THE dominance of Big Oil will be usurped in less than two decades by the dawn of a golden age for natural gas lasting at least until the middle of the century.
One of the world’s biggest risk assurance experts in the global energy industry has predicted that gas will emerge as the world’s most important source of energy by the mid 2030s after a slow descent for oil which will peak within ten years and the ongoing decline of coal.
Remi Eriksen, the boss of Norway’s DNV GL, said the group’s first conservative prediction for the future of the global energy industry has revealed a boom in renewable energy which will meet around half the world’s needs – but gas will be the largest single source of energy for decades to come.
“Gas will overtake oil as the world’s biggest source of energy by 2034. By 2050 it will be the single biggest source at 27pc of demand,” he said. He added that the demand for gas will tower over the use of individual renewable energy sources such as wind, hydro and solar power, although when totalled together renewable energy will make up 50pc of energy use.
The fresh findings are reassuring for investors in oil supermajors BP and Royal Dutch Shell which have both begun to shift their portfolios towards gas exploration and production in the wake of the global oil price crash.
Mr Eriksen said Big Oil will continue to move towards gas on economic grounds due to its low cost compared to oil, and high demand for gas from electricity generators looking for a fuel which is less polluting than burning oil and coal.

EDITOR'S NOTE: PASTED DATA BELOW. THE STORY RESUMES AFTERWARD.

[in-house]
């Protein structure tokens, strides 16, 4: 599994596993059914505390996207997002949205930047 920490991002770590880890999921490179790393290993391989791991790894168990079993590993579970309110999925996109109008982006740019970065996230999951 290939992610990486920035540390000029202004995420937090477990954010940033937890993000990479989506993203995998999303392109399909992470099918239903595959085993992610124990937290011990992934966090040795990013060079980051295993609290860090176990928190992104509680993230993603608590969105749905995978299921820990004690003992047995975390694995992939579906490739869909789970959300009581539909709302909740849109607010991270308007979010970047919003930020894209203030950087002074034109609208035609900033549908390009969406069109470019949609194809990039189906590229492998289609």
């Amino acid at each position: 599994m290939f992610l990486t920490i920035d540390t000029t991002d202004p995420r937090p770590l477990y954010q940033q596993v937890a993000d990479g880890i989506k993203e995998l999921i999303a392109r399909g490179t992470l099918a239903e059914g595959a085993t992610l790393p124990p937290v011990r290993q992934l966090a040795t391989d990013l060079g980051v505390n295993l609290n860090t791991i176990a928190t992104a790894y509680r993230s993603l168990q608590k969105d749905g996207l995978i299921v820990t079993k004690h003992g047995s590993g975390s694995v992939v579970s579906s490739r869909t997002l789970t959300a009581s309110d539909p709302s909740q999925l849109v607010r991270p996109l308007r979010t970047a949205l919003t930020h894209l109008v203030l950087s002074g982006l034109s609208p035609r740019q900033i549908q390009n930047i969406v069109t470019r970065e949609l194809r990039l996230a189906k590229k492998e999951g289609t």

“There will be oil and gas in the future, and there will need to be further exploration of our resources because the depletion of existing reserves will be faster than the drop in demand,” he said.
“But it will all depend on cost. The other factor is electric vehicles which by 2030 will really take a bit out of oil consumption from cars,” he added.
Nonetheless Mr Eriksen predicts that the world is still falling short of goals to limit global warming to within two degrees Celsius, the point at which climate change is predicted to wrought catastrophic consequences on the environment.
He said the gloomy prognosis could still be avoided if programmes to use hydrogen for heat, together with carbon capture technology move ahead. But the findings should serve as “a wake-up call to all stakeholders in the energy system”.